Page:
We examined records of all admissions to an isolated community neonatal intensive care unit (NICU) in California between 2001 and 2006. We also reviewed the echocardiograms for diagnosis, disposition of patient and necessity for transport. In 2004, a telemedicine link (mainly store-and-forward) was established to a university children's hospital (UCH) 290 km away. The number of NICU patients having an echocardiogram increased from 280 (27% of 1029 admissions) to 385 (40% of 963, P = <0.001) after telemedicine became available. There was an increase in the proportion of normal studies, from 31% to 37% (P = 0.03), and an increase in the number of patients diagnosed with cardiac pathology from 192 (19% of all admissions) to 241 (25%, P < 0.001). Twenty-four patients were transferred for cardiac reasons during each three-year period; however seven pre-telemedicine transfers were avoidable, compared with two post-telemedicine transfers (P = 0.06). There was a change in referral pattern (65% to the UCH pre-telemedicine, compared with 78% post-telemedicine) although it was not significant (P = 0.10). Thus the availability of the telecardiology link was associated with increases in the utilization of echocardiography, in the proportion of normal studies, and in the percentage of neonates diagnosed with cardiac pathology without an increase in the number transferred for cardiac reasons. There was a reduction in unnecessary transfers and a strengthened relationship with the centre providing the telecardiology service.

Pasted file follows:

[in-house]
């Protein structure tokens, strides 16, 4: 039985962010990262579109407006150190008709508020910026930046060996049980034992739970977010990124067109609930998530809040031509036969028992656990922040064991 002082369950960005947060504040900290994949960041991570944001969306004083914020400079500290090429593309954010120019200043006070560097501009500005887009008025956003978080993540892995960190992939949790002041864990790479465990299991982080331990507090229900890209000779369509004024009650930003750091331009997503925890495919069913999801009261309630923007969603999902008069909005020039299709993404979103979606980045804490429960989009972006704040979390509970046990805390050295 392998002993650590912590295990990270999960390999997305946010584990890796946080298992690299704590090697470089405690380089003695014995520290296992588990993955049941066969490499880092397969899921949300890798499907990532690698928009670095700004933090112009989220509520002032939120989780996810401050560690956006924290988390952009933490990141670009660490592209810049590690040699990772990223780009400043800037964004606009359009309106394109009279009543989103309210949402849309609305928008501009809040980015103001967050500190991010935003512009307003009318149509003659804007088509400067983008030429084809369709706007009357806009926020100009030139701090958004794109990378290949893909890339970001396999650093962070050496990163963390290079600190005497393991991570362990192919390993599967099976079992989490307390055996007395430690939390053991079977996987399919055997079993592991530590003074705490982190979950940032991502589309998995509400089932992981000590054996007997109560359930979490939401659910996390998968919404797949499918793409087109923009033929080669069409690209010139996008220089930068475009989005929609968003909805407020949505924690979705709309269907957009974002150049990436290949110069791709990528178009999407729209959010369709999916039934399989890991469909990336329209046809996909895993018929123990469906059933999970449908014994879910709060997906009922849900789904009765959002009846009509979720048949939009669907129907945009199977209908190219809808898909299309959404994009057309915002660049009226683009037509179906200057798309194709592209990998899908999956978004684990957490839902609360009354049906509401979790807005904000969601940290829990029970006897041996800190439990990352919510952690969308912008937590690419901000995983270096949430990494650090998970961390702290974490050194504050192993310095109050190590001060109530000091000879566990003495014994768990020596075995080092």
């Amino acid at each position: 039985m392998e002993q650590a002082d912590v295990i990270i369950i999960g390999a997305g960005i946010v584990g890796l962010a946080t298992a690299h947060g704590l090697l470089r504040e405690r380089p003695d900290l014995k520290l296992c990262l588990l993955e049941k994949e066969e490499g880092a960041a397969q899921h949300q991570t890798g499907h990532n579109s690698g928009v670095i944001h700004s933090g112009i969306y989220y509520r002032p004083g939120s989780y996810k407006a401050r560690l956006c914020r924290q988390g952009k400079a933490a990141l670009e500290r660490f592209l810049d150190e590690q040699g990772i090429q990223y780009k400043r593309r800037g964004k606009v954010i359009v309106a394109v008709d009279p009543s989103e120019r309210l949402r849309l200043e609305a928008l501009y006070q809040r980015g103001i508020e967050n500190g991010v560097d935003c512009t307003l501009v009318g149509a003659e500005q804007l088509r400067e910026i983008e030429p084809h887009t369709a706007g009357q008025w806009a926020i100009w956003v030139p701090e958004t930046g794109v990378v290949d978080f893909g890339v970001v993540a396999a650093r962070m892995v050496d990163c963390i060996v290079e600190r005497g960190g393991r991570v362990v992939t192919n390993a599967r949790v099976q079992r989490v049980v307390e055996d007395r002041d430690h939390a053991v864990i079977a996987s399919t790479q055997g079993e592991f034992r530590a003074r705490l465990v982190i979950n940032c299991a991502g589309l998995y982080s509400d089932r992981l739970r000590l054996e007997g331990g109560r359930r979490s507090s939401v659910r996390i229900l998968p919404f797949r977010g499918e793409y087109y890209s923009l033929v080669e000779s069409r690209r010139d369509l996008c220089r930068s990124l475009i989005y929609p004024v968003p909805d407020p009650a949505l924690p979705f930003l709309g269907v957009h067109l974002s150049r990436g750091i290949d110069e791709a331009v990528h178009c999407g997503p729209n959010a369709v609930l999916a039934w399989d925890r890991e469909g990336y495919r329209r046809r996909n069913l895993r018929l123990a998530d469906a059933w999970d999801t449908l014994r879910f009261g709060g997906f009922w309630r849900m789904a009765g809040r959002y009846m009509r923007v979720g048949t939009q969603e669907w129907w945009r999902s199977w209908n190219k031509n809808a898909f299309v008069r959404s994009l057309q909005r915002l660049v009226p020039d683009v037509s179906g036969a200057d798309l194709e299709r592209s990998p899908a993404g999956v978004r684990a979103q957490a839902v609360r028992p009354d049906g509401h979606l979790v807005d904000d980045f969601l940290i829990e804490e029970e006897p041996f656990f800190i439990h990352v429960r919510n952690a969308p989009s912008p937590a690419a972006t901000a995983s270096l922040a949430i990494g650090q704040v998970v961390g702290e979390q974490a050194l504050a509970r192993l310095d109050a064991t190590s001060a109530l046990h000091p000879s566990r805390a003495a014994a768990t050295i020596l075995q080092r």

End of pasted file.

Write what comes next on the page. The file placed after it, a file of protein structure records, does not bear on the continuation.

ASJC Scopus subject areas
- Health Informatics